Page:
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Businesses could benefit from protecting biodiversity

July 14, 2010

The Economics of Ecosystems and Biodiversity (TEEB) study is a major international initiative to draw attention to the global economic benefits of biodiversity, to highlight the growing costs of biodiversity loss and ecosystem degradation, and to draw together expertise from the fields of science, economics and policy to enable practical actions moving forward.

Back in February I went to an Earthwatch  lecture at the Said Business School in Oxford given  by Pavan Sukhdev,  TEEB study leader, who already then emphasised the importance of  evaluating the costs of the loss of biodiversity and the associated decline in ecosystem services worldwide, and comparing them with the costs of effective conservation and sustainable use. These ideas are collated in the TEEB Climate Issues update (2009) and the TEEB for Policy Makers Report (2009).

The latest TEEB report: “The Economics of Ecosystems and Biodiversity: Report for Business” (executive summary here),  argues that many sectors have a stake in protecting nature and that businesses can and should take a key role in stemming biodiversity loss around the world.

Freshwater is only mentioned 3 times in the 2009 report for policy makers and not at all in the latest executive summary of the report for businesses. This maybe because it is talking about biodiversity in general and forests, being the policy issue of the day with major economic engagement (REDD), are frequently referred to.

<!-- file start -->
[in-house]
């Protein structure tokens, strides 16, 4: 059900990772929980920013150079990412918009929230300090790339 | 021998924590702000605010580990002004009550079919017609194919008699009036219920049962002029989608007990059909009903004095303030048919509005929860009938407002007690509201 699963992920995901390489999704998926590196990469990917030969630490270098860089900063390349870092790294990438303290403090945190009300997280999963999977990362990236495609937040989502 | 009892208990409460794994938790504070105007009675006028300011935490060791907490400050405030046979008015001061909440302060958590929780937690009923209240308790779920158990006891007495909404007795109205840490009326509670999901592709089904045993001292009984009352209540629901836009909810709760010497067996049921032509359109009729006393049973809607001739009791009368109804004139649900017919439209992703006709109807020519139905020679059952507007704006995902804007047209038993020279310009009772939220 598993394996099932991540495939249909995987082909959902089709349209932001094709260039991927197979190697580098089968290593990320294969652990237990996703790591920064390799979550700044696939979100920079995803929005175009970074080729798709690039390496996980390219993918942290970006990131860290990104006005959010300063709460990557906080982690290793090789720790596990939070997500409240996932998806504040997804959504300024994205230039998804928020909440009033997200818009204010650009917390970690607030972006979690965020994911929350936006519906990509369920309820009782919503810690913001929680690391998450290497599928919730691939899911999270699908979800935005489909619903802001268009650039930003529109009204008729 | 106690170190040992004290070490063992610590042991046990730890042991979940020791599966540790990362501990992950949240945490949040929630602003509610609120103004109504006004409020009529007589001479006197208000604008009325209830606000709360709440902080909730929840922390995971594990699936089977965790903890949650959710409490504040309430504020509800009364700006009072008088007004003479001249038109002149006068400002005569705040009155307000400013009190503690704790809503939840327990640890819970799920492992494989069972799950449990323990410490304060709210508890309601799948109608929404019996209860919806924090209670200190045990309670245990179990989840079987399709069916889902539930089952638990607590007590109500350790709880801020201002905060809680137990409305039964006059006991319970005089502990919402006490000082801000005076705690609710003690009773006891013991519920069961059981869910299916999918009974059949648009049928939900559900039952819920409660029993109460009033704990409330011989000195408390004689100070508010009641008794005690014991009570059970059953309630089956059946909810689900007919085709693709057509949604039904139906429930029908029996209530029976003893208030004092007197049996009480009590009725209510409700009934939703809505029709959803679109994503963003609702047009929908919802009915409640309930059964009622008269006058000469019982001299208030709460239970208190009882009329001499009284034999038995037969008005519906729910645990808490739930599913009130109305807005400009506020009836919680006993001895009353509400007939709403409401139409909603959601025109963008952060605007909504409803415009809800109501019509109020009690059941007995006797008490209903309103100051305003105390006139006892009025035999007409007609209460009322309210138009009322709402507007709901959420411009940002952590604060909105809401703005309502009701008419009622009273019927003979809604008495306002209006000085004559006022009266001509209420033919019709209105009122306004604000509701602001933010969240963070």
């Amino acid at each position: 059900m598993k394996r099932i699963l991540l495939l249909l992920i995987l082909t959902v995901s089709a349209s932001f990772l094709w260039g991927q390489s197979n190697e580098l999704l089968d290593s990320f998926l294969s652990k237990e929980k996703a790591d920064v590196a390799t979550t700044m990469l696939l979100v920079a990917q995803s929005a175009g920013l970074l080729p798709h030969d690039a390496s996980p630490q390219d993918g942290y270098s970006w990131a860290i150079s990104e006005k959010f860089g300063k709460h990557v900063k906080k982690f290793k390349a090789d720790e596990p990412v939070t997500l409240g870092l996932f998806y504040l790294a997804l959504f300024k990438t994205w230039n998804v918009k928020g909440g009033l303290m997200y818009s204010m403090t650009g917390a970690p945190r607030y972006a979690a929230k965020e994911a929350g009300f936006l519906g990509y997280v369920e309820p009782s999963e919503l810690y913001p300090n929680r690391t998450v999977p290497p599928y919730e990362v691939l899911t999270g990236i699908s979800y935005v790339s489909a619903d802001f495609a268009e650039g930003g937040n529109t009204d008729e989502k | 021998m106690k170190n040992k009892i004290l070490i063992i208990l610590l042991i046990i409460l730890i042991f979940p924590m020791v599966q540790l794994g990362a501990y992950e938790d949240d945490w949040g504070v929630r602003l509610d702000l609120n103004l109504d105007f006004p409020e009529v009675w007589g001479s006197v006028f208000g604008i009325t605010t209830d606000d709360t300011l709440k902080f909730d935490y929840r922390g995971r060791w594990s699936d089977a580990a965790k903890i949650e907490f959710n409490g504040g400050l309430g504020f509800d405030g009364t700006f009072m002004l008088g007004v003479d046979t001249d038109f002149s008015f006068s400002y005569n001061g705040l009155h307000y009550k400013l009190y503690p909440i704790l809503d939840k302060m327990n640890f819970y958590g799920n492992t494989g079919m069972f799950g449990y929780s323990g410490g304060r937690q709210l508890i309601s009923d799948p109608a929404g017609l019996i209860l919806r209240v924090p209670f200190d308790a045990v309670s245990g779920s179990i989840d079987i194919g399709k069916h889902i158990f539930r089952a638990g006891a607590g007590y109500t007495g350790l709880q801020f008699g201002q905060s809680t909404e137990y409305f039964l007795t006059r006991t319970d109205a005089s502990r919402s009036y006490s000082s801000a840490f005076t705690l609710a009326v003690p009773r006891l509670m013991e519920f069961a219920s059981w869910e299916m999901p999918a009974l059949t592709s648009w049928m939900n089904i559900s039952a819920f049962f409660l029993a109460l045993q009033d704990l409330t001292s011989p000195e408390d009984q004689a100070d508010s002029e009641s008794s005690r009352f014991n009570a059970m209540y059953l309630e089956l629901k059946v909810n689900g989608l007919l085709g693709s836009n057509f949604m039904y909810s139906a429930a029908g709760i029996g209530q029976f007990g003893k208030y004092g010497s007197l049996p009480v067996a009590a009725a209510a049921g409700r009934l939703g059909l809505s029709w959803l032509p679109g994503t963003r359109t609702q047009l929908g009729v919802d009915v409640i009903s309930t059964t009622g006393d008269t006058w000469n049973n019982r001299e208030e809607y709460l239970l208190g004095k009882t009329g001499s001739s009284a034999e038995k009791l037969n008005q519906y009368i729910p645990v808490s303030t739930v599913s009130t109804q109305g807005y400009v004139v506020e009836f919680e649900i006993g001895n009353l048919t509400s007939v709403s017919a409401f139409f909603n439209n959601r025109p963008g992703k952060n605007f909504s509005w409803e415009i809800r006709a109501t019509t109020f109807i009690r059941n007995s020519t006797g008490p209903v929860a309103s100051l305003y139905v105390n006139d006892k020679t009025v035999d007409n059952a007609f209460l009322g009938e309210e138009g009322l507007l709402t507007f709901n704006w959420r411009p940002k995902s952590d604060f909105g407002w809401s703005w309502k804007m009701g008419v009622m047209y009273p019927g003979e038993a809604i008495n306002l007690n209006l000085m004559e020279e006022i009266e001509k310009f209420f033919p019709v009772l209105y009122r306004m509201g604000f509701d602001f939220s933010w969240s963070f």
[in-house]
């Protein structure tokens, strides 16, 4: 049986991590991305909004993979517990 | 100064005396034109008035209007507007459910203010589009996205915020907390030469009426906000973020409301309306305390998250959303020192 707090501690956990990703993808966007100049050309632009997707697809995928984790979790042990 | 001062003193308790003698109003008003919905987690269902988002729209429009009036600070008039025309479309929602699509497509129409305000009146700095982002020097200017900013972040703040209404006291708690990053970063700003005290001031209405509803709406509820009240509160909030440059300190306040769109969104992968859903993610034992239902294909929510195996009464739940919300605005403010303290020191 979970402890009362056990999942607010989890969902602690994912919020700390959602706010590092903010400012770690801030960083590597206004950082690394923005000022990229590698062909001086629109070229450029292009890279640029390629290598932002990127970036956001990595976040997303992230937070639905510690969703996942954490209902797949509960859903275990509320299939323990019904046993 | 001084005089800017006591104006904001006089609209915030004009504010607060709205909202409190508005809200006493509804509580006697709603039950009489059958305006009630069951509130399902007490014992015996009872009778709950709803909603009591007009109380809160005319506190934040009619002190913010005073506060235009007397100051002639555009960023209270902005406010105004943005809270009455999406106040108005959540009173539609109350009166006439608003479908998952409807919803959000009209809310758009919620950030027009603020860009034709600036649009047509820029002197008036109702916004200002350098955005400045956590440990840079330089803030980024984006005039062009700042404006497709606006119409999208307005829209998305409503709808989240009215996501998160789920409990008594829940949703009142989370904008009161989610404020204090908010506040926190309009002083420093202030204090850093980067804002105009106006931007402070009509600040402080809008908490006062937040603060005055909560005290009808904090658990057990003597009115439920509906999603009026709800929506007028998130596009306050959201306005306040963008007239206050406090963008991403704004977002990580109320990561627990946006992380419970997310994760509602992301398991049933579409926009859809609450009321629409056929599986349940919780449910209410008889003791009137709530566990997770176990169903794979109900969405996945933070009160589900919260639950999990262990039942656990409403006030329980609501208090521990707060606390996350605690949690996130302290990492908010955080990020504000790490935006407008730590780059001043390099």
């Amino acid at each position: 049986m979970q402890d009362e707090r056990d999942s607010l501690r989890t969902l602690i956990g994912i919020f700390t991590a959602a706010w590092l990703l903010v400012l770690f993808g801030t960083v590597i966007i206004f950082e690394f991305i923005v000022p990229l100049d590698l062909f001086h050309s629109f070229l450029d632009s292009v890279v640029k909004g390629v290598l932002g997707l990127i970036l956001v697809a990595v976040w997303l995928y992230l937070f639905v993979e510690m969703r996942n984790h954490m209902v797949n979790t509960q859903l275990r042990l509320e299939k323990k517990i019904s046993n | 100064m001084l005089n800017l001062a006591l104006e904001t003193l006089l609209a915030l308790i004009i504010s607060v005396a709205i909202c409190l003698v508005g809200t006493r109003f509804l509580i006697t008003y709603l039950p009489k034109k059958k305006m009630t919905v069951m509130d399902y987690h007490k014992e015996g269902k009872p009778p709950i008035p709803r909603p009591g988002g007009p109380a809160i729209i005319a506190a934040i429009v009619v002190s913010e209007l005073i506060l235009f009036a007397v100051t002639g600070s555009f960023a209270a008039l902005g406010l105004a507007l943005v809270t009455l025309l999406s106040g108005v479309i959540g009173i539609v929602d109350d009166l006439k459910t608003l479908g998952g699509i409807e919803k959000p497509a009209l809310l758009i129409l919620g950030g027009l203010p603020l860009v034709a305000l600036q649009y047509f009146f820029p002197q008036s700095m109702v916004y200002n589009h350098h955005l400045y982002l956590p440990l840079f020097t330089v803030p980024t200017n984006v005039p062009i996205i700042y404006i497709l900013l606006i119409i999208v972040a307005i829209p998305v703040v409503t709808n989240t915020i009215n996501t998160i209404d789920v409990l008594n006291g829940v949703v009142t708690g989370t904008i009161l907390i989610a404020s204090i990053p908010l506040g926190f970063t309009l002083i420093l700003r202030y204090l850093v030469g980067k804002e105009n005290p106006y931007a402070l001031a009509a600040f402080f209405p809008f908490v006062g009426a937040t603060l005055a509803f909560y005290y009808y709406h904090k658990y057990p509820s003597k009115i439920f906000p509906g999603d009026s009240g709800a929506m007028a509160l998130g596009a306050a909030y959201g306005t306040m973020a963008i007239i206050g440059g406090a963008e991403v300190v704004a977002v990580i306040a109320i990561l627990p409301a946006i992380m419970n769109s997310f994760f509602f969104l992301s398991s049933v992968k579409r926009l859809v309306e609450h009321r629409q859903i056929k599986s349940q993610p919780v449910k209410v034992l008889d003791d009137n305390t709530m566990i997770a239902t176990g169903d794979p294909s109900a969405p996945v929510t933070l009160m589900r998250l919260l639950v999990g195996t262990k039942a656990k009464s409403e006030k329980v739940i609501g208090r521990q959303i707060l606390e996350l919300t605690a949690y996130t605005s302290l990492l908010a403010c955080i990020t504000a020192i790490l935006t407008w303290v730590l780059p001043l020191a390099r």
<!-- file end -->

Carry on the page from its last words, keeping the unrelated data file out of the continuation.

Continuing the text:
Where freshwater is mentioned, the report talks about freshwater resources for industry and consumption and makes no mention of the value of biodiverse water. This is a challenge for us. If we were to make a case that freshwater biodiversity is important for business what would it be?  What good examples could we offer as examples for such reports?

Beyond a case for recreation-based businesses (e.g. fishing, tourism) I struggle to think of others and would be fascinated to hear your ideas.

The report,  launched  at the first Global Business of Biodiversity in London reported a study that states that half of European and US consumers say they would stop buying products from companies that disregard biodiversity concerns. Companies are increasingly paying  attention to brand reputation  and this suggests that another strategy might be to more actively highlight the impacts of corporations on freshwater biodiversity.

TEEB will produce its final report for October’s meeting of the UN Convention on Biological Diversity (CBD) in Japan, which will see governments examining the reasons why they have failed to live up to their 2002 pledge to curb nature loss by 2010.

Looking forward to read your comments!

Muriel Bonjean

4 Comments leave one →
  1. Aaike De Wever permalink
    July 15, 2010 12:07

    Just a few ‘biodiverse water business values’ that spring to my mind;
    *algal biodiversity for biofuel production (that doesn’t compete with food production),
    *algae for production of food suplements; i.e. omega-3 rich diatoms,
    *natural wastewater cleaning capabilities of microorganisms and plants.

  2. Muriel permalink
    August 4, 2010 14:16